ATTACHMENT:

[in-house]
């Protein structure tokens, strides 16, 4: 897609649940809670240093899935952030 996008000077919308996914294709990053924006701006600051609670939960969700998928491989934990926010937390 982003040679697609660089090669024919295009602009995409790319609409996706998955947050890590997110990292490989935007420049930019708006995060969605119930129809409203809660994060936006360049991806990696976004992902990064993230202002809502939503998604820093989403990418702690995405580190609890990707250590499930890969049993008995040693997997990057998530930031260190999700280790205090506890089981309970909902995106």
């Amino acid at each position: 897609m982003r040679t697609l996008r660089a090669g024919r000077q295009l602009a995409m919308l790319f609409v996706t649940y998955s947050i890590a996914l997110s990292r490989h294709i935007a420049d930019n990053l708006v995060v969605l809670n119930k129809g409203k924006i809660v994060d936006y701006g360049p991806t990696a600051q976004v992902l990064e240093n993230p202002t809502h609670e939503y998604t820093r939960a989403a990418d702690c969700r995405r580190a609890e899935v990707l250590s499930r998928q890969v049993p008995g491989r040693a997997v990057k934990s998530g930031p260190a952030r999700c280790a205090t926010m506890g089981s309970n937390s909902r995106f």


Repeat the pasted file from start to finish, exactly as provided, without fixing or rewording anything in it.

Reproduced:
[in-house]
């Protein structure tokens, strides 16, 4: 897609649940809670240093899935952030 996008000077919308996914294709990053924006701006600051609670939960969700998928491989934990926010937390 982003040679697609660089090669024919295009602009995409790319609409996706998955947050890590997110990292490989935007420049930019708006995060969605119930129809409203809660994060936006360049991806990696976004992902990064993230202002809502939503998604820093989403990418702690995405580190609890990707250590499930890969049993008995040693997997990057998530930031260190999700280790205090506890089981309970909902995106």
């Amino acid at each position: 897609m982003r040679t697609l996008r660089a090669g024919r000077q295009l602009a995409m919308l790319f609409v996706t649940y998955s947050i890590a996914l997110s990292r490989h294709i935007a420049d930019n990053l708006v995060v969605l809670n119930k129809g409203k924006i809660v994060d936006y701006g360049p991806t990696a600051q976004v992902l990064e240093n993230p202002t809502h609670e939503y998604t820093r939960a989403a990418d702690c969700r995405r580190a609890e899935v990707l250590s499930r998928q890969v049993p008995g491989r040693a997997v990057k934990s998530g930031p260190a952030r999700c280790a205090t926010m506890g089981s309970n937390s909902r995106f």